Archive for September, 2008

Slophead

September 23, 2008

Returning from the park with Maize and Winnie a small dead branch drops off a tree and falls in my hair.  I reach up to remove it and discover that its not foliage, its a fresh green bird turd, sloppy enough to run down my face and down the front of my bright yellow jumper.  I smile at passers by as the thick soup soaks into my scalp.  I wonder if thats good for my hair.  What creature had produced such a large load?  I look above but do not see the culprit.

I remember that its very good luck to have a bird sh*t on your head.  Hopefully then the avian mark will show the end of a grim period of poker misfortune.

Recently I laughed at a punter in the card club who was so pessmistic and expectant of bad things happening, he never felt good about his hand until he held the mortal nuts on the river.  He did not break his dark frown until he was absolutely certain that he could not be beaten.  If there was any doubt that his hand was not good, he preferred to throw it away.  Of course when I say I laughed at him I meant I was laughing inside.  A very large middle aged man, he wore a suede baseball jacket and a strange crumpled leather baseball cap perched on his fat head – which he shoke slowly when a less jaded player at the table got money in with a hand that was merely almost-unbeatable, and intoned ‘unless you’ve got the nutssss….’

Time and time again he would fold the winning hand, making some great laydowns sometimes but most of the time it was like a bookmaker had offered him odds on the Manchester United – Stoke City game, but the odds had been mixed up so Stoke City were favourites and United were two-to-one underdogs, and any gambler would sell his car to put money on before the mistake was noticed, but my guy would not like to take the risk… because he didn’t have The Nutttsssss

Or there’s Carl ‘The Dean’ Sampson who writes for poker magazines where his dour face stares out at you, and his wise words of wisdom warn just how bad things can get and how difficult it is to be a pro and how pronounced a downswing can be and how long you can go without making any money and how many of the successful young players are just the ones who ran good and for every rich young man there are a hundred broke young men.

The rich young men don’t know what its like to run bad, perhaps they don’t think it will happen to them.  But the older generation know what its like, and they know that it will happen.

I’ve played a hundred tournaments over the last seven weeks, and lost more than 30% of my bankroll.  Thats apart from losses on cash games.  During this time i’ve been improving my play almost everyday, and have been making less mistakes than ever!  Its character building stuff.  To keep plugging away not knowing when the reward will come, to adjust downwards in stakes, to keep your head on and not get frustrated, not let the dry run affect your play, five hours deep in another tournament, a few hands away from a big payday, you tee up a player to let him give you all his chips, you hold the cards to do it, the right flop comes down, you bet, he raises you all in, you call gleefully, and then…. a bird shits in your eye.  Two of a possible forty-five cards will be dealt.  Forty-two of them will put you in pole position, three will bust you from the tournament, leaving you to enter another zero in your spreadsheet.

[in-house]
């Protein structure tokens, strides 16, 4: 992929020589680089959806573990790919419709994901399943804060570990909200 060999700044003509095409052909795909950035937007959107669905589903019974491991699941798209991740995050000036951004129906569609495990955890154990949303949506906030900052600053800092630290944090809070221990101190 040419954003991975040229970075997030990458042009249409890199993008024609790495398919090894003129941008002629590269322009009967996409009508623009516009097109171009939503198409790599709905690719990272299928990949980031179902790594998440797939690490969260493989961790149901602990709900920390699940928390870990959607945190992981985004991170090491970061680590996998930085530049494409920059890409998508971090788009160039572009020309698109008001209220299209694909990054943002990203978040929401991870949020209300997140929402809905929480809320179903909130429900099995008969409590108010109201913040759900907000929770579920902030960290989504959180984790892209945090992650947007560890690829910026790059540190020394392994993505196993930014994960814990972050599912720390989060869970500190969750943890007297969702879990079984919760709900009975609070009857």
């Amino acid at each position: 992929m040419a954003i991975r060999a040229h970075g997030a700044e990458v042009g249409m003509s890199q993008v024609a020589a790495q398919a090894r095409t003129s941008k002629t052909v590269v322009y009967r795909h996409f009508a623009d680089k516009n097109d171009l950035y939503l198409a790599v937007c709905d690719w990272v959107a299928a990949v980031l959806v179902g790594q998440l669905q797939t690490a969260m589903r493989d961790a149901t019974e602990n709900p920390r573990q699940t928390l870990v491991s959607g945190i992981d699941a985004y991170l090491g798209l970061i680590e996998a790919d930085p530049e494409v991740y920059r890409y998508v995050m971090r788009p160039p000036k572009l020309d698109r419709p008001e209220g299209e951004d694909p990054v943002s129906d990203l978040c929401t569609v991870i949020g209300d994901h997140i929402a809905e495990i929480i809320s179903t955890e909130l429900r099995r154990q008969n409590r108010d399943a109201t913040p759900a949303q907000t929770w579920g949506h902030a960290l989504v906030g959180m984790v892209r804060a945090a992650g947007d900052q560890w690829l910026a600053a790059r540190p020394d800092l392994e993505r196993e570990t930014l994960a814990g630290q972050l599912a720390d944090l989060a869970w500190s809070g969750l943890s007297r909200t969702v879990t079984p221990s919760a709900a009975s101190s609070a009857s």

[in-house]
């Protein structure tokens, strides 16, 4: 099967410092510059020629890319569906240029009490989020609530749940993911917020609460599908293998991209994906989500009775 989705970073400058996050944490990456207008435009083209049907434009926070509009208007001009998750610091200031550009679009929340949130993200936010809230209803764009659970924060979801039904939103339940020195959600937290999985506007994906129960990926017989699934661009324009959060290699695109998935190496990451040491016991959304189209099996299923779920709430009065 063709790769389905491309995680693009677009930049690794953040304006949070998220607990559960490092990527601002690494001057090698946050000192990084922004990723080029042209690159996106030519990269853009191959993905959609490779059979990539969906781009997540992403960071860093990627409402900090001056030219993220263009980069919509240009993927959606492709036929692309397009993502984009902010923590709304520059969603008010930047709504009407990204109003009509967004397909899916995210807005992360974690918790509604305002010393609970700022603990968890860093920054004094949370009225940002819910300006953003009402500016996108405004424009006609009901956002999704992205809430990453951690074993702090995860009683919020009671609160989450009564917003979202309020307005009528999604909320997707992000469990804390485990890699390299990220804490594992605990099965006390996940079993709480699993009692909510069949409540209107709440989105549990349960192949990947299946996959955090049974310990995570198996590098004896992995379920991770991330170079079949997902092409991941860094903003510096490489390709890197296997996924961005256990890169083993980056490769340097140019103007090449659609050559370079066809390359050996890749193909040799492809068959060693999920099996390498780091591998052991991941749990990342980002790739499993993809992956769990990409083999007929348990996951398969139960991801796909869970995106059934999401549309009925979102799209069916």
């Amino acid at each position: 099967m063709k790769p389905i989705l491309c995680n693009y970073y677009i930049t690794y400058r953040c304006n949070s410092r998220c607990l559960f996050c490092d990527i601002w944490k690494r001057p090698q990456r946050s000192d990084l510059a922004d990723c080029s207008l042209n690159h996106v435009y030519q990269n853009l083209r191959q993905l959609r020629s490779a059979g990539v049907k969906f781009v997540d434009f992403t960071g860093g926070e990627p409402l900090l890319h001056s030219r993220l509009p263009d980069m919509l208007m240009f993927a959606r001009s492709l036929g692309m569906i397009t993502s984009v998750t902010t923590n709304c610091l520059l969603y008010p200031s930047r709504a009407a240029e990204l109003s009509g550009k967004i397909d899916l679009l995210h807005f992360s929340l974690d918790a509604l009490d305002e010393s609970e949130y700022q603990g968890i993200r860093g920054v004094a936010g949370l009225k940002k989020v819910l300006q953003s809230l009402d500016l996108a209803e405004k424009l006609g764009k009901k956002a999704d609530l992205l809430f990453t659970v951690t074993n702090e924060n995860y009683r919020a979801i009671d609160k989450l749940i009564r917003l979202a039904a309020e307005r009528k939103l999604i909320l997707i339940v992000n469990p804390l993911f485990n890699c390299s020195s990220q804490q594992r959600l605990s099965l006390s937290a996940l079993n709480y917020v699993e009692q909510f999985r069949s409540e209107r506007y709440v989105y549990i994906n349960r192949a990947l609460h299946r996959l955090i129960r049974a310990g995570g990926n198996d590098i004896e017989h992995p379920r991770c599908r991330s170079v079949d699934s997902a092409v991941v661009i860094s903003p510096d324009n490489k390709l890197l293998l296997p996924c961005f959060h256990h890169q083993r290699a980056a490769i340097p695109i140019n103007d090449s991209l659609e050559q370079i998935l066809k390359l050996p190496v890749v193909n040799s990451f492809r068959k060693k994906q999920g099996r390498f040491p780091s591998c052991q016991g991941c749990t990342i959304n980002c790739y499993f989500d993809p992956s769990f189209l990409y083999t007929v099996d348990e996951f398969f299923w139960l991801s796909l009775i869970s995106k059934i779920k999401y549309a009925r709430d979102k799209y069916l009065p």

When you start in poker, you don’t see this happen straight away, because it doesn’t happen so often.  You don’t really believe it can happen to you, or at least it won’t happen very often.  If you are lucky you might just keep winning and winning for a while, and when you’re winning you don’t worry about losing.  But the bad luck catches up to us all after a while, and I suppose its how we deal with it thats important.  You might end up like some of the old crags I see at the club, so jaded by bad runs they have ended up believing that they were born to lose.

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Fingers

September 17, 2008

A photographer from Left Lion took our picture yesterday outside the Malt Cross on St James Street, and I think this will be appearing in the next issue of the magazine in a feature where bands comment on Nottingham music venues.

The photographer tried to get shots of us ‘looking like a band’ but most of the time we were grinning and gurning or otherwise not looking moody and mean into the camera like most bands do.  F*ck that.

On my To Do List today:-

i) good sleep                                                                 √

ii) write blog                                                                  √

iii) guitar – play song/work on songs + exercises        √

iv) analyse hand history from last night                        √ (half done)

v) watch instruction video                                             

vi) take dogs out

vii) make food

viii) go gym and go work

I added up the time it would take to do all these things and it totalled seven hours! So I would have to get up at ten to even have a chance to get it all done.

I follow a specific routine for guitar which pays dividends.  After a couple of warm up exercises to get my fingers moving up and down the fretboard, I pick a song to work on (cover or original idea) and identify the scale being used in it.  Usually this will be a straightforward major scale, often with one or two extra notes.  Pick out the scale on the guitar – in one position at first, then multiple positions if you have the time – and sing or hum the notes along.  Up and down the scale, repeatedly.  Now stop playing the guitar and sing the scale on your own.  Its difficult at first to get all the notes right, particularly for unusual scales.

Play the scale, play and sing, sing the scale on your own, play and sing.

The aim of the exercise is not brilliant singing.  The aim is to put your ear before your fingers.  There are two ideas behind this:-

i) you cannot or should not be able to play something before you can hear it in your head, or imagine it.